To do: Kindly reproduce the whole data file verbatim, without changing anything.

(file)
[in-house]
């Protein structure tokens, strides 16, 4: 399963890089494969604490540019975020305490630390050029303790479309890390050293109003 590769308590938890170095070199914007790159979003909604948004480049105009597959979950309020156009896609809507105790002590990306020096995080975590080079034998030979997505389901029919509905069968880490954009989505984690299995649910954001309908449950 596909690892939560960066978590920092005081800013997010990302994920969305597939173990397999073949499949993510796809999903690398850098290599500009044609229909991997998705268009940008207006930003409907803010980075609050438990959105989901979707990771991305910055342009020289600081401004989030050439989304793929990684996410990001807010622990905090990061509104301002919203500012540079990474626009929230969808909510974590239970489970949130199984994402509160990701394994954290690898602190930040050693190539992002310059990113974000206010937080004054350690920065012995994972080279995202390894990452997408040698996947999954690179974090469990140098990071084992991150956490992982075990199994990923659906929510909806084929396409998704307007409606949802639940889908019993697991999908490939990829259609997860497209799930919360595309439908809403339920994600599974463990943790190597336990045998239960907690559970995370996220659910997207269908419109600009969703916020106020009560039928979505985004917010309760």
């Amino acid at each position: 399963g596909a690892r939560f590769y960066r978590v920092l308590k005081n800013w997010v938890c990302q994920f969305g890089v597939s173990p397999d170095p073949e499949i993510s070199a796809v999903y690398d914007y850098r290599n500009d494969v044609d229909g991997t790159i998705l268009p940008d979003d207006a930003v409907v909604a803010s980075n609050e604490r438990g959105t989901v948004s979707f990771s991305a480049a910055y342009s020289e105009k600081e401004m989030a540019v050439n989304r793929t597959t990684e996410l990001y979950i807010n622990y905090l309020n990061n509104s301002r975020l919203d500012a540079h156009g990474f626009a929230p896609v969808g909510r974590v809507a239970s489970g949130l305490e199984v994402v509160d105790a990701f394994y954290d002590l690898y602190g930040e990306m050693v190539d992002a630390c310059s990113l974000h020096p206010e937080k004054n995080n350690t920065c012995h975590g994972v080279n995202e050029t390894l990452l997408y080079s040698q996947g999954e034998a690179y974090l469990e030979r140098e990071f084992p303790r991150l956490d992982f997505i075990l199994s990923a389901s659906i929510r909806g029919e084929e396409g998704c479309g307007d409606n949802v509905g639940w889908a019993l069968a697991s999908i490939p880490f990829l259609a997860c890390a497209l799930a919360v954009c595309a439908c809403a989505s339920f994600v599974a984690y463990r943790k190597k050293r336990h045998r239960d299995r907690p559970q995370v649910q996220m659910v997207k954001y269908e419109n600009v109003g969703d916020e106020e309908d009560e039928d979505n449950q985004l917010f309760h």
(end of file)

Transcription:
[in-house]
């Protein structure tokens, strides 16, 4: 399963890089494969604490540019975020305490630390050029303790479309890390050293109003 590769308590938890170095070199914007790159979003909604948004480049105009597959979950309020156009896609809507105790002590990306020096995080975590080079034998030979997505389901029919509905069968880490954009989505984690299995649910954001309908449950 596909690892939560960066978590920092005081800013997010990302994920969305597939173990397999073949499949993510796809999903690398850098290599500009044609229909991997998705268009940008207006930003409907803010980075609050438990959105989901979707990771991305910055342009020289600081401004989030050439989304793929990684996410990001807010622990905090990061509104301002919203500012540079990474626009929230969808909510974590239970489970949130199984994402509160990701394994954290690898602190930040050693190539992002310059990113974000206010937080004054350690920065012995994972080279995202390894990452997408040698996947999954690179974090469990140098990071084992991150956490992982075990199994990923659906929510909806084929396409998704307007409606949802639940889908019993697991999908490939990829259609997860497209799930919360595309439908809403339920994600599974463990943790190597336990045998239960907690559970995370996220659910997207269908419109600009969703916020106020009560039928979505985004917010309760």
């Amino acid at each position: 399963g596909a690892r939560f590769y960066r978590v920092l308590k005081n800013w997010v938890c990302q994920f969305g890089v597939s173990p397999d170095p073949e499949i993510s070199a796809v999903y690398d914007y850098r290599n500009d494969v044609d229909g991997t790159i998705l268009p940008d979003d207006a930003v409907v909604a803010s980075n609050e604490r438990g959105t989901v948004s979707f990771s991305a480049a910055y342009s020289e105009k600081e401004m989030a540019v050439n989304r793929t597959t990684e996410l990001y979950i807010n622990y905090l309020n990061n509104s301002r975020l919203d500012a540079h156009g990474f626009a929230p896609v969808g909510r974590v809507a239970s489970g949130l305490e199984v994402v509160d105790a990701f394994y954290d002590l690898y602190g930040e990306m050693v190539d992002a630390c310059s990113l974000h020096p206010e937080k004054n995080n350690t920065c012995h975590g994972v080279n995202e050029t390894l990452l997408y080079s040698q996947g999954e034998a690179y974090l469990e030979r140098e990071f084992p303790r991150l956490d992982f997505i075990l199994s990923a389901s659906i929510r909806g029919e084929e396409g998704c479309g307007d409606n949802v509905g639940w889908a019993l069968a697991s999908i490939p880490f990829l259609a997860c890390a497209l799930a919360v954009c595309a439908c809403a989505s339920f994600v599974a984690y463990r943790k190597k050293r336990h045998r239960d299995r907690p559970q995370v649910q996220m659910v997207k954001y269908e419109n600009v109003g969703d916020e106020e309908d009560e039928d979505n449950q985004l917010f309760h």